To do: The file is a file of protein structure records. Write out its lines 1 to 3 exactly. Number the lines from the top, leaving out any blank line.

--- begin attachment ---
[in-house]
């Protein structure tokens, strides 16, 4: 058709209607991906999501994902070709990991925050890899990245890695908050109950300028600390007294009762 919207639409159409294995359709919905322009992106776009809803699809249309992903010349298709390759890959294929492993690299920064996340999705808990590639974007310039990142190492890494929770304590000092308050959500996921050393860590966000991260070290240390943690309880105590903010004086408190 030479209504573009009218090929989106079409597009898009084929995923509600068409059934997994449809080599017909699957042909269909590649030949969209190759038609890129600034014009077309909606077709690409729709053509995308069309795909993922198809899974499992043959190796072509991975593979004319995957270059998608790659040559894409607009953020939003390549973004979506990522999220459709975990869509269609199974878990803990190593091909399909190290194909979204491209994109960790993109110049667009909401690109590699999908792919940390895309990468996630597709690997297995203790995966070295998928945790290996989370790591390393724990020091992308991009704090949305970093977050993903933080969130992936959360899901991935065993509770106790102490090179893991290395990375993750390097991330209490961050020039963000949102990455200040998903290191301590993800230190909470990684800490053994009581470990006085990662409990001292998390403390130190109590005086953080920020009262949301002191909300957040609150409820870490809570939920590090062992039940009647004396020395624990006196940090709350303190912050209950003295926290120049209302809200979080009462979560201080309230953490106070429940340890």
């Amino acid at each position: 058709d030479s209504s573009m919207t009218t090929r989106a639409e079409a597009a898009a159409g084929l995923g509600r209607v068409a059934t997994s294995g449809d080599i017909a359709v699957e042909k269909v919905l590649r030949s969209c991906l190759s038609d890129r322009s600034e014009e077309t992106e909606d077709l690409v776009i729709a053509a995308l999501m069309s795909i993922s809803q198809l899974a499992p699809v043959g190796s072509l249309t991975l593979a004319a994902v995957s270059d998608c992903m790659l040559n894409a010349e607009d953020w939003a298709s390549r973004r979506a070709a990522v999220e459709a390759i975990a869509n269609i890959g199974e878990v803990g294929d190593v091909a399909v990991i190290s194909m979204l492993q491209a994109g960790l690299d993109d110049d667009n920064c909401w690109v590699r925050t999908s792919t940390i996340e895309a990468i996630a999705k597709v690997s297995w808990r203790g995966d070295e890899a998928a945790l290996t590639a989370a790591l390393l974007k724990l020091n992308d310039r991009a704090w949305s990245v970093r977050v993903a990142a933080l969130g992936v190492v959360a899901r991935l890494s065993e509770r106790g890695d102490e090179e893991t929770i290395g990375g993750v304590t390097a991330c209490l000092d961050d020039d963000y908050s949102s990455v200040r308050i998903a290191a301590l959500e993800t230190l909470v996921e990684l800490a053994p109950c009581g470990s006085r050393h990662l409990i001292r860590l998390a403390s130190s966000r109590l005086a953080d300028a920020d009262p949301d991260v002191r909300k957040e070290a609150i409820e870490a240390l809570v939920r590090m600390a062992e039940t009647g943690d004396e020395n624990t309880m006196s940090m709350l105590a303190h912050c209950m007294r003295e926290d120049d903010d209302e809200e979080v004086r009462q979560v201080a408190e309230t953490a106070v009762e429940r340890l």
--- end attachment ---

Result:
[in-house]
């Protein structure tokens, strides 16, 4: 058709209607991906999501994902070709990991925050890899990245890695908050109950300028600390007294009762 919207639409159409294995359709919905322009992106776009809803699809249309992903010349298709390759890959294929492993690299920064996340999705808990590639974007310039990142190492890494929770304590000092308050959500996921050393860590966000991260070290240390943690309880105590903010004086408190 030479209504573009009218090929989106079409597009898009084929995923509600068409059934997994449809080599017909699957042909269909590649030949969209190759038609890129600034014009077309909606077709690409729709053509995308069309795909993922198809899974499992043959190796072509991975593979004319995957270059998608790659040559894409607009953020939003390549973004979506990522999220459709975990869509269609199974878990803990190593091909399909190290194909979204491209994109960790993109110049667009909401690109590699999908792919940390895309990468996630597709690997297995203790995966070295998928945790290996989370790591390393724990020091992308991009704090949305970093977050993903933080969130992936959360899901991935065993509770106790102490090179893991290395990375993750390097991330209490961050020039963000949102990455200040998903290191301590993800230190909470990684800490053994009581470990006085990662409990001292998390403390130190109590005086953080920020009262949301002191909300957040609150409820870490809570939920590090062992039940009647004396020395624990006196940090709350303190912050209950003295926290120049209302809200979080009462979560201080309230953490106070429940340890």
């Amino acid at each position: 058709d030479s209504s573009m919207t009218t090929r989106a639409e079409a597009a898009a159409g084929l995923g509600r209607v068409a059934t997994s294995g449809d080599i017909a359709v699957e042909k269909v919905l590649r030949s969209c991906l190759s038609d890129r322009s600034e014009e077309t992106e909606d077709l690409v776009i729709a053509a995308l999501m069309s795909i993922s809803q198809l899974a499992p699809v043959g190796s072509l249309t991975l593979a004319a994902v995957s270059d998608c992903m790659l040559n894409a010349e607009d953020w939003a298709s390549r973004r979506a070709a990522v999220e459709a390759i975990a869509n269609i890959g199974e878990v803990g294929d190593v091909a399909v990991i190290s194909m979204l492993q491209a994109g960790l690299d993109d110049d667009n920064c909401w690109v590699r925050t999908s792919t940390i996340e895309a990468i996630a999705k597709v690997s297995w808990r203790g995966d070295e890899a998928a945790l290996t590639a989370a790591l390393l974007k724990l020091n992308d310039r991009a704090w949305s990245v970093r977050v993903a990142a933080l969130g992936v190492v959360a899901r991935l890494s065993e509770r106790g890695d102490e090179e893991t929770i290395g990375g993750v304590t390097a991330c209490l000092d961050d020039d963000y908050s949102s990455v200040r308050i998903a290191a301590l959500e993800t230190l909470v996921e990684l800490a053994p109950c009581g470990s006085r050393h990662l409990i001292r860590l998390a403390s130190s966000r109590l005086a953080d300028a920020d009262p949301d991260v002191r909300k957040e070290a609150i409820e870490a240390l809570v939920r590090m600390a062992e039940t009647g943690d004396e020395n624990t309880m006196s940090m709350l105590a303190h912050c209950m007294r003295e926290d120049d903010d209302e809200e979080v004086r009462q979560v201080a408190e309230t953490a106070v009762e429940r340890l």